1 - logLik(glm1b)[1]/logLik(glm1f.null)[1]




# --- Ex 2: Probit model -----------------------------
 loan <- read.csv("http://klein.uk/R/Lent/loanapp.csv", header=T)
 str(loan)


#--- Ex 2: a) ---
# Find the estimated probability of loan approval for both whites and nonwhites. 
# How do these compare with the linear probability estimates? 

 glm2a <- glm(approve ~ white, family=binomial(link=probit), data=loan)
 summary(glm2a)
 # Prob. of loan approval
 pnorm(c(1,1)%*%glm2a$coef) # whites
 pnorm(c(1,0)%*%glm2a$coef) # non-whites

 lm2a <- lm(approve ~ white, data=loan)
 shccm(lm2a)

 c(1,1)%*%lm2a$coef # whites
 c(1,0)%*%lm2a$coef # non-whites

 # In this case, predicted probabilities form probit and LPM are the cell frequencies
 by(loan$approve, loan$white, mean)


#--- Ex 2: b) ---
# It might be that white people present characteristics which lead to higher approval 
# of loans.

 glm2b <- glm(approve ~ white + hrat + obrat + loanprc + unem + male + married + dep
                + sch + cosign + chist + pubrec + mortlat1 + mortlat2 + vr
                , family=binomial(link=probit), data=loan)

 ## b1. Is there statistically significant evidence of discrimination against nonwhites? 

 summary(glm2b)


 ## b2. Is there statistically significant evidence of discrimination against family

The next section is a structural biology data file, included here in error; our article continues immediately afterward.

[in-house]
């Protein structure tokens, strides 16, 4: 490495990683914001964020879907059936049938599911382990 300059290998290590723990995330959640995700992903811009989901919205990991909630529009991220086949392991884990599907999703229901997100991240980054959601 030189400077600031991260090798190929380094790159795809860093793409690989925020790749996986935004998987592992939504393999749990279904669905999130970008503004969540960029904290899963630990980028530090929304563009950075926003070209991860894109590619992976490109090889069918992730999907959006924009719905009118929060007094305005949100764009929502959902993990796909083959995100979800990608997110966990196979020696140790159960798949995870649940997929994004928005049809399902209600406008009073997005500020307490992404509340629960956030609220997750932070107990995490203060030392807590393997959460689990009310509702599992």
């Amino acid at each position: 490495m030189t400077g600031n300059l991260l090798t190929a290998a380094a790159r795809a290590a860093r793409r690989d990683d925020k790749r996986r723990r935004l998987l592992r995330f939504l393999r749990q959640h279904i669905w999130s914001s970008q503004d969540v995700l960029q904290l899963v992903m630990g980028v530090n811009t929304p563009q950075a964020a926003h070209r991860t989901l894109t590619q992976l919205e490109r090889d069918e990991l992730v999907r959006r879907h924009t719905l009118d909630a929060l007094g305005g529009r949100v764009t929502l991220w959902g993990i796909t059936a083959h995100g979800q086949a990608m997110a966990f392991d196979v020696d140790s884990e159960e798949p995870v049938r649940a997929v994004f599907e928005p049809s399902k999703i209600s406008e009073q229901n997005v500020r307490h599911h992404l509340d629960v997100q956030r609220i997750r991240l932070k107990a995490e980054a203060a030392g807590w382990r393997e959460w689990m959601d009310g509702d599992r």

## status (married and dep)?

 # re-run the model without dep and marriage (making sure the sample is the same!)
 glm2b2 <- glm(approve ~ white + hrat + obrat + loanprc + unem + male
                + sch + cosign + chist + pubrec + mortlat1 + mortlat2 + vr
                , family=binomial(link=probit), data=subset(loan, is.na(dep)==F))
 # generate the LR statistic and obtain the p-value
 D <- 2*( logLik(glm2b)[1] - logLik(glm2b2)[1] )
 pchisq(q=D, df=2, lower.tail=F)


 ## b3. Estimate the same model, now reporting the marginal effects (use the dnorm command).
 ## How are these effects calculated for continuous and binary independent variables?

# --- Digression: Graphical model fit ---
 M<-model.matrix(glm2b)
 str(data.frame(M))
 x<-seq(0,3,0.01)
 # x<-seq(-10,10,0.01)
 y<-rep(NA,length(x))
 for(i in 1:length(x)){
        M[,5]<-x[i]
        y[i]<- pnorm(mean(M%*%coef(glm2b)))
 }
 plot(y~x,type="l",ylab="P(approve=1)",xlab="loanprc", col="red", lwd=2)
 points(rep(0.2, length(loan$loanprc)) ~ loan$loanprc, pch="|")


 # marginal effects (continuous variables): dep (number of dependents)